The half-way point of the year is approximately July 2, since 365 days divided in half is roughly 183. 2008 was a leap year, so July 3 would be the midpoint.
All that to say it’s close enough to the perfect time to evaluate the Favorite Edition 2008 list thus far.
The first quarter had an unusually impressive number of memorable releases, but the second quarter absolutely dropped the ball. So far the domestic release schedule of Q3 hasn’t offered anything to grab my attention, but in Japan, a lot of interesting activity is coming up. (It’ll be interesting to see how polarizing the next ZAZEN BOYS album will be.)
A few second quarter releases do manage to scrape into the Favorite Edition list, and a few titles from Q1 get a stronger endorsement after further evaluation.
MASS OF THE FERMENTING DREGS, MASS OF THE FERMENTING DREGS
The Magnetic Fields, Distortion
Emmylou Harris, All I Intended to Be
It’s been said Emmylou Harris doesn’t record a bad album, just different levels of good. On this album, she combines her past role as an interpreter with her more recent role as songwriter, and the results are seamless. Shedding the ethereal alt-country production of her last three albums, Harris sounds her most organic in years. I’m almost thinking All I Intended to Be is up there with Bluebird or Pieces of the Sky in terms of strength.
ASIAN KUNG-FU GENERATION, World World World
I started listening to this album on my commute to work, and it really started to sink in. ASIAN KUNG-FU GENERATION is really in top form with this album, and it’s pushing me to become more of a fan than I have been in the past.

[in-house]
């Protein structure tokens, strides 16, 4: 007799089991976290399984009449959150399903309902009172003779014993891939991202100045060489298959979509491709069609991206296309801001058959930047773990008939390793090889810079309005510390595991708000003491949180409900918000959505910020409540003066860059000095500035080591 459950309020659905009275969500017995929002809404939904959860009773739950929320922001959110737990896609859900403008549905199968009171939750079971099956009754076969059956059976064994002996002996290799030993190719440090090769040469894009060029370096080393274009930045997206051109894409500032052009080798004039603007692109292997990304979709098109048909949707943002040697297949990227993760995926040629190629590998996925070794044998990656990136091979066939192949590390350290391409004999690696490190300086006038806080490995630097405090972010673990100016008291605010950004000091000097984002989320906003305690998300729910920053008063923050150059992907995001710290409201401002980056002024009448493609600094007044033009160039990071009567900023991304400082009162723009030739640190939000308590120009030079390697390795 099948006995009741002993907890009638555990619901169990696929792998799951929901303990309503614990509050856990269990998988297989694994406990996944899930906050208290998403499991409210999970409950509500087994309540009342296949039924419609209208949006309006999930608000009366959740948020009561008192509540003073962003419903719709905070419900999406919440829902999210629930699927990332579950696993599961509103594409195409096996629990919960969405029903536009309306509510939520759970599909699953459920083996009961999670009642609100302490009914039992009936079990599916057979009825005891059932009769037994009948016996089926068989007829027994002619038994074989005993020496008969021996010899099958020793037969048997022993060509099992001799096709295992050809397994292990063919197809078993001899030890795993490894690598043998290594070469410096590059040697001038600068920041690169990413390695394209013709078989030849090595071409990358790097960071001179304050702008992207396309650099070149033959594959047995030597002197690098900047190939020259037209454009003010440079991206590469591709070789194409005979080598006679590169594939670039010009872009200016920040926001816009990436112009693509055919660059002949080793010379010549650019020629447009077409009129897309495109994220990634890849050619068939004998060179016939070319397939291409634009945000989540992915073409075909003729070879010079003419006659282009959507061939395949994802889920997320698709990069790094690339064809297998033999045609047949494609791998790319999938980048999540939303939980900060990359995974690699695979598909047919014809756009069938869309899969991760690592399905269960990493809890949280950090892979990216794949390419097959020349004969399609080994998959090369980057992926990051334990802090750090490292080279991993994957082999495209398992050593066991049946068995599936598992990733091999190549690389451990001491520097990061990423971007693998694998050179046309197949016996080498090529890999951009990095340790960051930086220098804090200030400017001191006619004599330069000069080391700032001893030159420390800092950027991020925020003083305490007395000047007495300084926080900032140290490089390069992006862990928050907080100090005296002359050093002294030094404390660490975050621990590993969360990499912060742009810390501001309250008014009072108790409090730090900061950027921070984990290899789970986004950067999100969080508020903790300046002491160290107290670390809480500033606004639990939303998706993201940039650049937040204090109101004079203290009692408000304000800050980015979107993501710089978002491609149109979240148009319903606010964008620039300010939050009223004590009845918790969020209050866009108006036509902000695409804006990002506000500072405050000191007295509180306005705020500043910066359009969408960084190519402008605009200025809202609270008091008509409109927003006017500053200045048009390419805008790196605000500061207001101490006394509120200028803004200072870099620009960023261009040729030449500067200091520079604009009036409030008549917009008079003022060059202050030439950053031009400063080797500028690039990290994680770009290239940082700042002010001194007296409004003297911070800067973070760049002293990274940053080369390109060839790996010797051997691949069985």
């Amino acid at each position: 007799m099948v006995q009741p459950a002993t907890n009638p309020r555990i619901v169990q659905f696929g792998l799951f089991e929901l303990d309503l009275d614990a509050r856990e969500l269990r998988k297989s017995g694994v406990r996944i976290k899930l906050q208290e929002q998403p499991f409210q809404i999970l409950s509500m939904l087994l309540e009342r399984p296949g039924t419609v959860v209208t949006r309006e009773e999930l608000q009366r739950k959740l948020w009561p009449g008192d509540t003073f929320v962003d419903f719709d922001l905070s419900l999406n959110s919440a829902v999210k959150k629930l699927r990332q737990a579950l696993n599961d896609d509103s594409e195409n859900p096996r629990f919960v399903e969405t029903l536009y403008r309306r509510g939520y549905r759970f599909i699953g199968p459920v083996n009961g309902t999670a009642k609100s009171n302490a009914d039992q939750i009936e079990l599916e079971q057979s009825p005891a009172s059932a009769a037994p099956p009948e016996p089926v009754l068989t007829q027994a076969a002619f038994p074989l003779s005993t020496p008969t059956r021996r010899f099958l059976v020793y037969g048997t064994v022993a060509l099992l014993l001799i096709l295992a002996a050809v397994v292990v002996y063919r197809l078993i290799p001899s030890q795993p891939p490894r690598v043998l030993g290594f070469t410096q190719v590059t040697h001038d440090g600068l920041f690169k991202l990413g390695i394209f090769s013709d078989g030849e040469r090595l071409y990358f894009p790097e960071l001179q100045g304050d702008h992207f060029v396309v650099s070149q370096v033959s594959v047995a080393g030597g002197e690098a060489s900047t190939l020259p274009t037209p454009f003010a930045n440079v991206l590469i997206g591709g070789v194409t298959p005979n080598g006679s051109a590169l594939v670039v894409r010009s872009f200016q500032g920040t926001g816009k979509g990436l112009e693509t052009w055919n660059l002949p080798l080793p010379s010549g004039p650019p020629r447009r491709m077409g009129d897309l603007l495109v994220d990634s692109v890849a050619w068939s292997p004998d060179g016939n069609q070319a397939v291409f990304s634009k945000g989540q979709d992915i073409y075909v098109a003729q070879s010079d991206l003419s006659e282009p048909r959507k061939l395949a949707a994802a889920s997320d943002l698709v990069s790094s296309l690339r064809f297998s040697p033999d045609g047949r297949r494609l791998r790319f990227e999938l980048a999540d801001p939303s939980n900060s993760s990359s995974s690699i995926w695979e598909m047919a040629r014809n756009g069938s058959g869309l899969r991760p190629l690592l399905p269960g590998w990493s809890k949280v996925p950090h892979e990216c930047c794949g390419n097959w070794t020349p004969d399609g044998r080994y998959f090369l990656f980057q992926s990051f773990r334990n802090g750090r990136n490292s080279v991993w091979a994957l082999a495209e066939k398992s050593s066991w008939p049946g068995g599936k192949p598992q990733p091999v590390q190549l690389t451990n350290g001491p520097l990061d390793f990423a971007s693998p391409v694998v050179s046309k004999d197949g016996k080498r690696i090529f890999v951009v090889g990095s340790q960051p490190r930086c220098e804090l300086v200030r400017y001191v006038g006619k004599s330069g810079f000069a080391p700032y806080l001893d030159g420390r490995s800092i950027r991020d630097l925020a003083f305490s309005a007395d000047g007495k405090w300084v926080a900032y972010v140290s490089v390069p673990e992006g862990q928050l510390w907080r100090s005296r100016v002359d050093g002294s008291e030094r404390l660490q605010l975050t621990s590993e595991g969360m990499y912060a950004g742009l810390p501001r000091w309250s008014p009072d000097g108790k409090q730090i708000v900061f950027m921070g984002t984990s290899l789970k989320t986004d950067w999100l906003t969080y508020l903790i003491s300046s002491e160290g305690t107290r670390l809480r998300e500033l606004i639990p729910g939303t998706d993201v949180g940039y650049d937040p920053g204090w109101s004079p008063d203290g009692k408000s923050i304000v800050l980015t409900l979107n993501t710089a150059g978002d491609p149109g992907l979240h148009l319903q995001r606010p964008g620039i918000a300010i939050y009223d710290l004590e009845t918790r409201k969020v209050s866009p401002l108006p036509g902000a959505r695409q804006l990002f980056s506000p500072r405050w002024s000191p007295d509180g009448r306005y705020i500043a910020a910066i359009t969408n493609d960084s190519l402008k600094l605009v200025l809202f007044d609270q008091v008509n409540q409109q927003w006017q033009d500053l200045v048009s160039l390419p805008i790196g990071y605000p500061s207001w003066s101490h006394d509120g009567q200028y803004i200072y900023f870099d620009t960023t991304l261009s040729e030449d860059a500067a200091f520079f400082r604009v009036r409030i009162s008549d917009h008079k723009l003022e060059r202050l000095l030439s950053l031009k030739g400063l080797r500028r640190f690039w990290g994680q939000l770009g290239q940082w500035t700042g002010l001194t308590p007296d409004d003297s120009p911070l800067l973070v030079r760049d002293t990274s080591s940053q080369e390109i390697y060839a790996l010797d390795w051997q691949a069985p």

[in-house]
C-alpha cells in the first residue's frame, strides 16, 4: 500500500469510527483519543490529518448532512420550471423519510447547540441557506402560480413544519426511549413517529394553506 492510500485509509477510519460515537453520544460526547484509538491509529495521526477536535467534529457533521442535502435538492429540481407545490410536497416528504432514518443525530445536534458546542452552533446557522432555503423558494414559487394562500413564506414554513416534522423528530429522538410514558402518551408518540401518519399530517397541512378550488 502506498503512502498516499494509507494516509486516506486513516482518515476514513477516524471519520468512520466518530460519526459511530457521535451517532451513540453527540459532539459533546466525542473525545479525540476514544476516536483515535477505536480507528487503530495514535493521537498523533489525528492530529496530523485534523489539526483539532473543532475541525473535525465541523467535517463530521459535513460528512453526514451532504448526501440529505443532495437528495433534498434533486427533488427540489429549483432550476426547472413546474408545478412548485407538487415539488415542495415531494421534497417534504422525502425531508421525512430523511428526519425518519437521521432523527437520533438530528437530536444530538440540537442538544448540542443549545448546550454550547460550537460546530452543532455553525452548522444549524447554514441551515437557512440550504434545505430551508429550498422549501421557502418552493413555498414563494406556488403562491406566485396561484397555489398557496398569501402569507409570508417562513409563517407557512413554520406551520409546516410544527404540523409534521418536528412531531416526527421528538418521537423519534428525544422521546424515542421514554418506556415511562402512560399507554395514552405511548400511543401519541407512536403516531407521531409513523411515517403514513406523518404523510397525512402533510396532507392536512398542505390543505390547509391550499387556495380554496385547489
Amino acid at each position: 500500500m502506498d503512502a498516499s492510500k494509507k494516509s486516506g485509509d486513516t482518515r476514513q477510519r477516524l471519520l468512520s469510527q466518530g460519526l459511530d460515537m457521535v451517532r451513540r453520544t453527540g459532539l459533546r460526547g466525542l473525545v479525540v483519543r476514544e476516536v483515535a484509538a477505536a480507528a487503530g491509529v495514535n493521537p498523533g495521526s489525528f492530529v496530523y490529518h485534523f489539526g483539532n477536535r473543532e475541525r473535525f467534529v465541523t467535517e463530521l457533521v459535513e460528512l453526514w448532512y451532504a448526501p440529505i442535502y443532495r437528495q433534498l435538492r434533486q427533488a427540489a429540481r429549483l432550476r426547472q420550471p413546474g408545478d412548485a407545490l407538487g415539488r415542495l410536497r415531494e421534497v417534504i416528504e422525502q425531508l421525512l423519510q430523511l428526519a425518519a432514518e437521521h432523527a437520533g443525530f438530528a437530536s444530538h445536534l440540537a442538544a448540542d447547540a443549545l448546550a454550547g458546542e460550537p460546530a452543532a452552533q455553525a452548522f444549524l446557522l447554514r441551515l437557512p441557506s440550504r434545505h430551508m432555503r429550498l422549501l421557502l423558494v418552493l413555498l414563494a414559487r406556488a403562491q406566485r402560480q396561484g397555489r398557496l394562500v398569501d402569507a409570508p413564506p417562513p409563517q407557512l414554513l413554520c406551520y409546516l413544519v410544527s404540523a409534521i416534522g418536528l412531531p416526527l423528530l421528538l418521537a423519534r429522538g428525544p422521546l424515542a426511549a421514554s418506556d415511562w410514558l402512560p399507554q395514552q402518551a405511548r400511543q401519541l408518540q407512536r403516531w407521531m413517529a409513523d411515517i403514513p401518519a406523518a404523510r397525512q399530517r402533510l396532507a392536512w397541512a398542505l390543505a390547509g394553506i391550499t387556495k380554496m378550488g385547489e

Chris Walla, Field Manual
hey willpower, P.D.A.
Bob Mould, District Line
Leo Imai, Fix Neon
This album has its quirks — oh oh oh oh oh — but it’s got a distinct personality.
Nico Muhly, Mothertongue
As enigmatic as this album can get, it’s difficult not to be singing the fractured phrases of "The Only Tune" by the time the album ends.
Kylie Minogue, X
Wow wow wow wow!
These albums came close to making the cut:
- Janet Jackson, Discipline She should have shaken up her production team four albums ago.
- Jonathan Mendelsohn, various tracks from SNOCAP It’s a new world order in the music industry — none of the tracks Jonathan Mendelsohn offers from his SNOCAP store on Myspace are part of any album. He’s got a suitably commercial voice for R&B, but his music tends to be more adventurous than what you might find on the radio.
- KAREN, MAGGOT IN TEARS There’s a definite ’80s college rock sound threading through the songs on this mini album, but the presence of the saxophone feels a lot like The Dream of the Blue Turtles-era Sting.
- Madonna, Hard Candy That’s a nice parting gift for Warner Bros. there, M-Dolla.
- Midnight Oil, Diesel and Dust (Legacy Edition) My life will be so complete when Blue Sky Mining gets remastered.
- R.E.M., Accelerate Holy fuck this album is loud!
I just started listening to these two albums, but I can tell they’ll make some good contenders:
- Sigur Rós, Með suð í eyrum við spilum endalaust It’s not the brilliant beauty of Takk … but the faster tracks on this album are incredibly refreshing.
- The Dead Betties, This Is My Brain on Drugs The Dead Betties are madly prolific, and I’m actually taking in a number of their albums all at one time. Despite the incredible pace at which they release material, every album I’ve so far heard feels slightly different. The aggressive performances and crushing sound are all constants, but the band tweaks each album just so to keep things interesting.